What’s the REAL cost of becoming a freelancer?

Fancy going freelance but wondering what you need to get started? Find out what kind of equipment and services you need to consider, and how much they cost.

Setting yourself up as a freelancer may sound like a low-cost venture, but just like any business it comes with some costs – from one-off expenses to regular outgoings.

And its as important to understand what these costs are when you’re starting out, as it is to find clients.

To help you successfully become a freelancer, here are some of the costs you need to budget for to make sure your transition to freelancing is successful. (Please note, all actual costs in this article are just a rough guide and are in US$.)

What are your equipment costs?

One of the first expenses you’ll need to cover as a new freelancer will be your equipment. Depending on your freelancing career, this could include a good computer, software and/or a printer.

Some freelancers, such as a writer, may only need a simple laptop, while a photographer may need much more.

Many of these costs, as noted in the list below, may only be an expense you occur every few years.

1) Desktop/laptop

This will depend on your career and what you need to get done. Again, if you were a freelancer writer, you probably could survive with a Chromebook; however, a programmer may require a desktop with a dual screen monitor setup.

A decent desktop/laptop could cost anywhere between $500 to $1,200, but it could be much more.

2) Software

Are there any paid tools you will need to do your job? Graphic designers, for example, will need Adobe Photoshop, and writers may prefer Microsoft Word over Google Docs.

For each software package, plan on budgeting at least $150 to $300. Luckily you only need to pay this fee once most of the time, unless it’s an annual/monthly subscription.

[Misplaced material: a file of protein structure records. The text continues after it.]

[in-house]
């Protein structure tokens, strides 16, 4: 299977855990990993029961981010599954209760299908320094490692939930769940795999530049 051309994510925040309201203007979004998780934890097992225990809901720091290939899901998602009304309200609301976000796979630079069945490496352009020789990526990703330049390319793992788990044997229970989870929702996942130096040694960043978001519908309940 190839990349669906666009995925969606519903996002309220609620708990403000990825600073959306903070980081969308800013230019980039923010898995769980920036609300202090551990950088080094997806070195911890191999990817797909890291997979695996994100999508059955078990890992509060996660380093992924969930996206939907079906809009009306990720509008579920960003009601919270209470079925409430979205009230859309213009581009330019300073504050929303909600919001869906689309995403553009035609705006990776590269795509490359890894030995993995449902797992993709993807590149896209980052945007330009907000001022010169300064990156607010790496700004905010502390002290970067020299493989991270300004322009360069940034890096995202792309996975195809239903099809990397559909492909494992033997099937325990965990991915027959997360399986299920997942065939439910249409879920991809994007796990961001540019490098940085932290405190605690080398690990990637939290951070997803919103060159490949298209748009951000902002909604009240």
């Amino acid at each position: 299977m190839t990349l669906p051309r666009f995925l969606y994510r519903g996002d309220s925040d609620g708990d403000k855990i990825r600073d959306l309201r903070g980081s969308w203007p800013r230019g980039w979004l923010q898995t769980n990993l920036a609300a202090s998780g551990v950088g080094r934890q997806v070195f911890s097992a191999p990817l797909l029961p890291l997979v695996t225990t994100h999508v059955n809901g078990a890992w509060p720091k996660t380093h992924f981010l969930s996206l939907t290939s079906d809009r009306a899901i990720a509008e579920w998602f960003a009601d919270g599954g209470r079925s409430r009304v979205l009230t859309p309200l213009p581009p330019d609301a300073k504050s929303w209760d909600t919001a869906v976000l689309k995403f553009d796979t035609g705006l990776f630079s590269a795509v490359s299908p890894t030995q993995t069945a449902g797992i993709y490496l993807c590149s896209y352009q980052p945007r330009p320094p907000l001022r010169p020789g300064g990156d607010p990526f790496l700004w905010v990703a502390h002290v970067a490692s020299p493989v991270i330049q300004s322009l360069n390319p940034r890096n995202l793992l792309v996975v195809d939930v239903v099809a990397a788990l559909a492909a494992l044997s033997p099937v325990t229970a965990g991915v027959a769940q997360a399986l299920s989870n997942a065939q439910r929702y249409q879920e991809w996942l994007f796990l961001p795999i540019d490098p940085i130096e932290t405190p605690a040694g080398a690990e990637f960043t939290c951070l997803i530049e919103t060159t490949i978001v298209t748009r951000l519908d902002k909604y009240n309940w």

If you’re on a limited budget, you may not need any software at all – you can sometimes find free alternatives online.

3) Internet connection

An internet connection is a necessity for pretty much every freelancer today. If you already have it at home, you may be able to upgrade to a faster business account for a higher fee (if you need).

Most internet providers charge $50 to $100 per month, depending on where you live and who your service provider is. Talk to your accountant to see if you can write a portion of your internet bill off on your taxes.

4) Website domain and hosting

Most freelancers will have some sort of online presence. And whether you want to create a website on your own or hire a programmer, you’ll need a domain name and hosting.

A good 5-10 page website could cost up to $1,000 or more if you hire a professional, or next to nothing if you create your own WordPress-based site. At a minimum, plan on spending about $10 per month and $10 per year for a basic hosting package and domain name.

5) Printer/scanner/copier

If space is a concern, then an all-in-one machine can do the trick. A good machine can cost about $200 or so.

6) Desk space

If you’re going to work from home, it’s highly advisable you have a room dedicated to your work. This can help weed out distractions and help you get into ‘work’ mode every time you’re in there.

Like any office, you need to think about furnishings, such as an office desk, chair, stationery and somewhere to store paperwork. Depending on your tastes furnishing an office, if done frugally, can be achieved for less than a few hundred dollars.

7) Work phone

Unless you want to use your personal mobile, you’re going to need to consider a work phone.